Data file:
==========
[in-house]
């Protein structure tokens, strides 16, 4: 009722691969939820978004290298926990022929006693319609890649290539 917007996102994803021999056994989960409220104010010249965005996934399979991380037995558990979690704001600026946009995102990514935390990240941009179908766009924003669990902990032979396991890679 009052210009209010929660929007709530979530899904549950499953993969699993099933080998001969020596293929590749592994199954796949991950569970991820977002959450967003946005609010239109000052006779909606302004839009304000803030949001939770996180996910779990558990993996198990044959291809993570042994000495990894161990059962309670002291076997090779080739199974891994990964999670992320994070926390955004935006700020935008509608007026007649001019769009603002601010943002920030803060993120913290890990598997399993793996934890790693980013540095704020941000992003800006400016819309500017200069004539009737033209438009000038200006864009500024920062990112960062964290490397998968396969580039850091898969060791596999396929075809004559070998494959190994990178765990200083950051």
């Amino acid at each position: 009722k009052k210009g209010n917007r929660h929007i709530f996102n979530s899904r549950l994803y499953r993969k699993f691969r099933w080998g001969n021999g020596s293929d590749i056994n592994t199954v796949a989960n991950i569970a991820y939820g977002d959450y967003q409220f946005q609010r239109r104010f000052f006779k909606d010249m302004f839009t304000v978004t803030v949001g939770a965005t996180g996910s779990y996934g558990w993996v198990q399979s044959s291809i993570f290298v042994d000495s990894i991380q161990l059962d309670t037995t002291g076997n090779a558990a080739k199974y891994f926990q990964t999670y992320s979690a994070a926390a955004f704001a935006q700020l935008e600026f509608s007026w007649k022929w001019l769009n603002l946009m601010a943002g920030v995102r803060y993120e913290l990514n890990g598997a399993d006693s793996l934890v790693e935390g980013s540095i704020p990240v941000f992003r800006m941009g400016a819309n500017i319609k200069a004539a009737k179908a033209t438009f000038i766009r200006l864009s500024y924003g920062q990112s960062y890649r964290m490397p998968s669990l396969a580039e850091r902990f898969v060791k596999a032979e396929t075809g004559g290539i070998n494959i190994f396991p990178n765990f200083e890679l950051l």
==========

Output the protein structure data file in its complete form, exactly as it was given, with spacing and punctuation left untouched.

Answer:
[in-house]
């Protein structure tokens, strides 16, 4: 009722691969939820978004290298926990022929006693319609890649290539 917007996102994803021999056994989960409220104010010249965005996934399979991380037995558990979690704001600026946009995102990514935390990240941009179908766009924003669990902990032979396991890679 009052210009209010929660929007709530979530899904549950499953993969699993099933080998001969020596293929590749592994199954796949991950569970991820977002959450967003946005609010239109000052006779909606302004839009304000803030949001939770996180996910779990558990993996198990044959291809993570042994000495990894161990059962309670002291076997090779080739199974891994990964999670992320994070926390955004935006700020935008509608007026007649001019769009603002601010943002920030803060993120913290890990598997399993793996934890790693980013540095704020941000992003800006400016819309500017200069004539009737033209438009000038200006864009500024920062990112960062964290490397998968396969580039850091898969060791596999396929075809004559070998494959190994990178765990200083950051």
């Amino acid at each position: 009722k009052k210009g209010n917007r929660h929007i709530f996102n979530s899904r549950l994803y499953r993969k699993f691969r099933w080998g001969n021999g020596s293929d590749i056994n592994t199954v796949a989960n991950i569970a991820y939820g977002d959450y967003q409220f946005q609010r239109r104010f000052f006779k909606d010249m302004f839009t304000v978004t803030v949001g939770a965005t996180g996910s779990y996934g558990w993996v198990q399979s044959s291809i993570f290298v042994d000495s990894i991380q161990l059962d309670t037995t002291g076997n090779a558990a080739k199974y891994f926990q990964t999670y992320s979690a994070a926390a955004f704001a935006q700020l935008e600026f509608s007026w007649k022929w001019l769009n603002l946009m601010a943002g920030v995102r803060y993120e913290l990514n890990g598997a399993d006693s793996l934890v790693e935390g980013s540095i704020p990240v941000f992003r800006m941009g400016a819309n500017i319609k200069a004539a009737k179908a033209t438009f000038i766009r200006l864009s500024y924003g920062q990112s960062y890649r964290m490397p998968s669990l396969a580039e850091r902990f898969v060791k596999a032979e396929t075809g004559g290539i070998n494959i190994f396991p990178n765990f200083e890679l950051l």